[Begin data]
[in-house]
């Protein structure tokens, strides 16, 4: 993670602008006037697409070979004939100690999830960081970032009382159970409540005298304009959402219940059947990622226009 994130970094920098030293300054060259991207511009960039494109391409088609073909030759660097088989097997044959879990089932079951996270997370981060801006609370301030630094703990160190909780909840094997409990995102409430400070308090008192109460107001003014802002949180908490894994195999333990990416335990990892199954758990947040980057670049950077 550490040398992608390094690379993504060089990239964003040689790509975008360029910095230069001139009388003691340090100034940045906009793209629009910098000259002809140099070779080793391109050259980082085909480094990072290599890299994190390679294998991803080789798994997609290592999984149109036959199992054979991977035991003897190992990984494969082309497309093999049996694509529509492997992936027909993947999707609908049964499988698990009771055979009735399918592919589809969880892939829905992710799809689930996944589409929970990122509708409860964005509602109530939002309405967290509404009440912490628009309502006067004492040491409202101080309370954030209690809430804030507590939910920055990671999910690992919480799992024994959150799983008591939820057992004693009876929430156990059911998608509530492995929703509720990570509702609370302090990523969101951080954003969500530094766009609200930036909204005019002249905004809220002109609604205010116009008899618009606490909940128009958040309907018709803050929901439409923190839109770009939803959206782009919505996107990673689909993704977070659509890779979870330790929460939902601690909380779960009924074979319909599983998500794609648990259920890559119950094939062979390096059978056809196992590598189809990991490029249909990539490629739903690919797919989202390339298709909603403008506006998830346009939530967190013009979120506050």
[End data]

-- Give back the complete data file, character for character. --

[in-house]
């Protein structure tokens, strides 16, 4: 993670602008006037697409070979004939100690999830960081970032009382159970409540005298304009959402219940059947990622226009 994130970094920098030293300054060259991207511009960039494109391409088609073909030759660097088989097997044959879990089932079951996270997370981060801006609370301030630094703990160190909780909840094997409990995102409430400070308090008192109460107001003014802002949180908490894994195999333990990416335990990892199954758990947040980057670049950077 550490040398992608390094690379993504060089990239964003040689790509975008360029910095230069001139009388003691340090100034940045906009793209629009910098000259002809140099070779080793391109050259980082085909480094990072290599890299994190390679294998991803080789798994997609290592999984149109036959199992054979991977035991003897190992990984494969082309497309093999049996694509529509492997992936027909993947999707609908049964499988698990009771055979009735399918592919589809969880892939829905992710799809689930996944589409929970990122509708409860964005509602109530939002309405967290509404009440912490628009309502006067004492040491409202101080309370954030209690809430804030507590939910920055990671999910690992919480799992024994959150799983008591939820057992004693009876929430156990059911998608509530492995929703509720990570509702609370302090990523969101951080954003969500530094766009609200930036909204005019002249905004809220002109609604205010116009008899618009606490909940128009958040309907018709803050929901439409923190839109770009939803959206782009919505996107990673689909993704977070659509890779979870330790929460939902601690909380779960009924074979319909599983998500794609648990259920890559119950094939062979390096059978056809196992590598189809990991490029249909990539490629739903690919797919989202390339298709909603403008506006998830346009939530967190013009979120506050």